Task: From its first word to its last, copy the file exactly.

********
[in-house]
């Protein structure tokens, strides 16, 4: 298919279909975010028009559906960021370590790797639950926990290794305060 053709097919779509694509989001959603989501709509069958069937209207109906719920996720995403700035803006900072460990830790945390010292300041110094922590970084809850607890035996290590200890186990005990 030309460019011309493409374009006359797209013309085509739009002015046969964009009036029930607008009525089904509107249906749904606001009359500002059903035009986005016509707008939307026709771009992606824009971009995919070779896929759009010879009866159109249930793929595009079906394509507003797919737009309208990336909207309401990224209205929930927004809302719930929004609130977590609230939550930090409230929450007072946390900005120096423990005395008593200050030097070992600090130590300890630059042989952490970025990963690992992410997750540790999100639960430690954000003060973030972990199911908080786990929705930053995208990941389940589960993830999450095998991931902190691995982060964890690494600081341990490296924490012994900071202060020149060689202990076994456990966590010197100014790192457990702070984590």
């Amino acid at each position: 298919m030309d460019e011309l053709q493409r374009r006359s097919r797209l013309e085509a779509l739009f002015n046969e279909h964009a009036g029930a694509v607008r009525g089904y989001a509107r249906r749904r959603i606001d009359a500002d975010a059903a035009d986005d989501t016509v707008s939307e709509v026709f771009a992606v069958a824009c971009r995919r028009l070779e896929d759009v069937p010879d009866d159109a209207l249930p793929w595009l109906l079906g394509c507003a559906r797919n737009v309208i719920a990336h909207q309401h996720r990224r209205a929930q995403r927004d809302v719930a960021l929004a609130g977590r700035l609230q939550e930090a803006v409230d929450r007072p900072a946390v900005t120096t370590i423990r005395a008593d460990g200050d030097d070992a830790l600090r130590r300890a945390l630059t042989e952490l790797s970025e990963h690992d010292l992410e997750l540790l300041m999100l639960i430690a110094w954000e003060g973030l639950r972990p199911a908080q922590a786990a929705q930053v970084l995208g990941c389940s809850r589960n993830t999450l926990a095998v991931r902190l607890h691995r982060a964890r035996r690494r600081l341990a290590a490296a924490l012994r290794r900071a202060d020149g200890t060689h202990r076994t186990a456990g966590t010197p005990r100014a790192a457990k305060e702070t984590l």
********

[in-house]
């Protein structure tokens, strides 16, 4: 298919279909975010028009559906960021370590790797639950926990290794305060 053709097919779509694509989001959603989501709509069958069937209207109906719920996720995403700035803006900072460990830790945390010292300041110094922590970084809850607890035996290590200890186990005990 030309460019011309493409374009006359797209013309085509739009002015046969964009009036029930607008009525089904509107249906749904606001009359500002059903035009986005016509707008939307026709771009992606824009971009995919070779896929759009010879009866159109249930793929595009079906394509507003797919737009309208990336909207309401990224209205929930927004809302719930929004609130977590609230939550930090409230929450007072946390900005120096423990005395008593200050030097070992600090130590300890630059042989952490970025990963690992992410997750540790999100639960430690954000003060973030972990199911908080786990929705930053995208990941389940589960993830999450095998991931902190691995982060964890690494600081341990490296924490012994900071202060020149060689202990076994456990966590010197100014790192457990702070984590």
């Amino acid at each position: 298919m030309d460019e011309l053709q493409r374009r006359s097919r797209l013309e085509a779509l739009f002015n046969e279909h964009a009036g029930a694509v607008r009525g089904y989001a509107r249906r749904r959603i606001d009359a500002d975010a059903a035009d986005d989501t016509v707008s939307e709509v026709f771009a992606v069958a824009c971009r995919r028009l070779e896929d759009v069937p010879d009866d159109a209207l249930p793929w595009l109906l079906g394509c507003a559906r797919n737009v309208i719920a990336h909207q309401h996720r990224r209205a929930q995403r927004d809302v719930a960021l929004a609130g977590r700035l609230q939550e930090a803006v409230d929450r007072p900072a946390v900005t120096t370590i423990r005395a008593d460990g200050d030097d070992a830790l600090r130590r300890a945390l630059t042989e952490l790797s970025e990963h690992d010292l992410e997750l540790l300041m999100l639960i430690a110094w954000e003060g973030l639950r972990p199911a908080q922590a786990a929705q930053v970084l995208g990941c389940s809850r589960n993830t999450l926990a095998v991931r902190l607890h691995r982060a964890r035996r690494r600081l341990a290590a490296a924490l012994r290794r900071a202060d020149g200890t060689h202990r076994t186990a456990g966590t010197p005990r100014a790192a457990k305060e702070t984590l």